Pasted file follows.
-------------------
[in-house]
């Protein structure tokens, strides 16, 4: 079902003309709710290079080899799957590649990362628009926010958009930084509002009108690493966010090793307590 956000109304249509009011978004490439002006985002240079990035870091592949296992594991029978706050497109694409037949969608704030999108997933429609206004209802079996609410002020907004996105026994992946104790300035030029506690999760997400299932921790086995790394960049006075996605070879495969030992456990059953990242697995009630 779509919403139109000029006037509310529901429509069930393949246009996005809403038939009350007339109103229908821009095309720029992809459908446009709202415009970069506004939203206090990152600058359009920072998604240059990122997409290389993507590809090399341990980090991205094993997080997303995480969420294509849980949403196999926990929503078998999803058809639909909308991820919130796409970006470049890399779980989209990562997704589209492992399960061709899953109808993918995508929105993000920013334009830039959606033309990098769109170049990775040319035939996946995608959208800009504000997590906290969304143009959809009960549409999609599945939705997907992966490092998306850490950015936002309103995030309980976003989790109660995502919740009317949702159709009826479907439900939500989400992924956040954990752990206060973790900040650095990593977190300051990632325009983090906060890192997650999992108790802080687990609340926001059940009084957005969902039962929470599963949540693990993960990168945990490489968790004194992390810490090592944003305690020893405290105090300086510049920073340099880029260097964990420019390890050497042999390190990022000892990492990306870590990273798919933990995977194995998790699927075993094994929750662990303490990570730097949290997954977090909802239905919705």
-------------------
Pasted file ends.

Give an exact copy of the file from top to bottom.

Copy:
[in-house]
């Protein structure tokens, strides 16, 4: 079902003309709710290079080899799957590649990362628009926010958009930084509002009108690493966010090793307590 956000109304249509009011978004490439002006985002240079990035870091592949296992594991029978706050497109694409037949969608704030999108997933429609206004209802079996609410002020907004996105026994992946104790300035030029506690999760997400299932921790086995790394960049006075996605070879495969030992456990059953990242697995009630 779509919403139109000029006037509310529901429509069930393949246009996005809403038939009350007339109103229908821009095309720029992809459908446009709202415009970069506004939203206090990152600058359009920072998604240059990122997409290389993507590809090399341990980090991205094993997080997303995480969420294509849980949403196999926990929503078998999803058809639909909308991820919130796409970006470049890399779980989209990562997704589209492992399960061709899953109808993918995508929105993000920013334009830039959606033309990098769109170049990775040319035939996946995608959208800009504000997590906290969304143009959809009960549409999609599945939705997907992966490092998306850490950015936002309103995030309980976003989790109660995502919740009317949702159709009826479907439900939500989400992924956040954990752990206060973790900040650095990593977190300051990632325009983090906060890192997650999992108790802080687990609340926001059940009084957005969902039962929470599963949540693990993960990168945990490489968790004194992390810490090592944003305690020893405290105090300086510049920073340099880029260097964990420019390890050497042999390190990022000892990492990306870590990273798919933990995977194995998790699927075993094994929750662990303490990570730097949290997954977090909802239905919705």